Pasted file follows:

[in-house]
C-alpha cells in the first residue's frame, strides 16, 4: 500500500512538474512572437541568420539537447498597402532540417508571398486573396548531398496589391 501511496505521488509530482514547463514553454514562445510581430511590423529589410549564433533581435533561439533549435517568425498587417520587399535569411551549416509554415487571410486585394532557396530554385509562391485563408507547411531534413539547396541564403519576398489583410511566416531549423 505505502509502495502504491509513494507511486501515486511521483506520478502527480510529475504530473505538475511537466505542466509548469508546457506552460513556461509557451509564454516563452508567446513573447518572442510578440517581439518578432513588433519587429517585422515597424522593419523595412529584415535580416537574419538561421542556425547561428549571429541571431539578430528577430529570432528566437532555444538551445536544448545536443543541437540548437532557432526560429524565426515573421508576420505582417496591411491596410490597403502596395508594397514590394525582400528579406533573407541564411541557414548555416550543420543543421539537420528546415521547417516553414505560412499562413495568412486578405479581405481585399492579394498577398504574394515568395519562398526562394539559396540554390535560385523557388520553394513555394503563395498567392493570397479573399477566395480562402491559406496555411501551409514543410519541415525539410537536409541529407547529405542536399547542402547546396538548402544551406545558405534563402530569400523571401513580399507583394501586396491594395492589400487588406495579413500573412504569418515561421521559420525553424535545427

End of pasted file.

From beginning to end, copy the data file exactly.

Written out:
[in-house]
C-alpha cells in the first residue's frame, strides 16, 4: 500500500512538474512572437541568420539537447498597402532540417508571398486573396548531398496589391 501511496505521488509530482514547463514553454514562445510581430511590423529589410549564433533581435533561439533549435517568425498587417520587399535569411551549416509554415487571410486585394532557396530554385509562391485563408507547411531534413539547396541564403519576398489583410511566416531549423 505505502509502495502504491509513494507511486501515486511521483506520478502527480510529475504530473505538475511537466505542466509548469508546457506552460513556461509557451509564454516563452508567446513573447518572442510578440517581439518578432513588433519587429517585422515597424522593419523595412529584415535580416537574419538561421542556425547561428549571429541571431539578430528577430529570432528566437532555444538551445536544448545536443543541437540548437532557432526560429524565426515573421508576420505582417496591411491596410490597403502596395508594397514590394525582400528579406533573407541564411541557414548555416550543420543543421539537420528546415521547417516553414505560412499562413495568412486578405479581405481585399492579394498577398504574394515568395519562398526562394539559396540554390535560385523557388520553394513555394503563395498567392493570397479573399477566395480562402491559406496555411501551409514543410519541415525539410537536409541529407547529405542536399547542402547546396538548402544551406545558405534563402530569400523571401513580399507583394501586396491594395492589400487588406495579413500573412504569418515561421521559420525553424535545427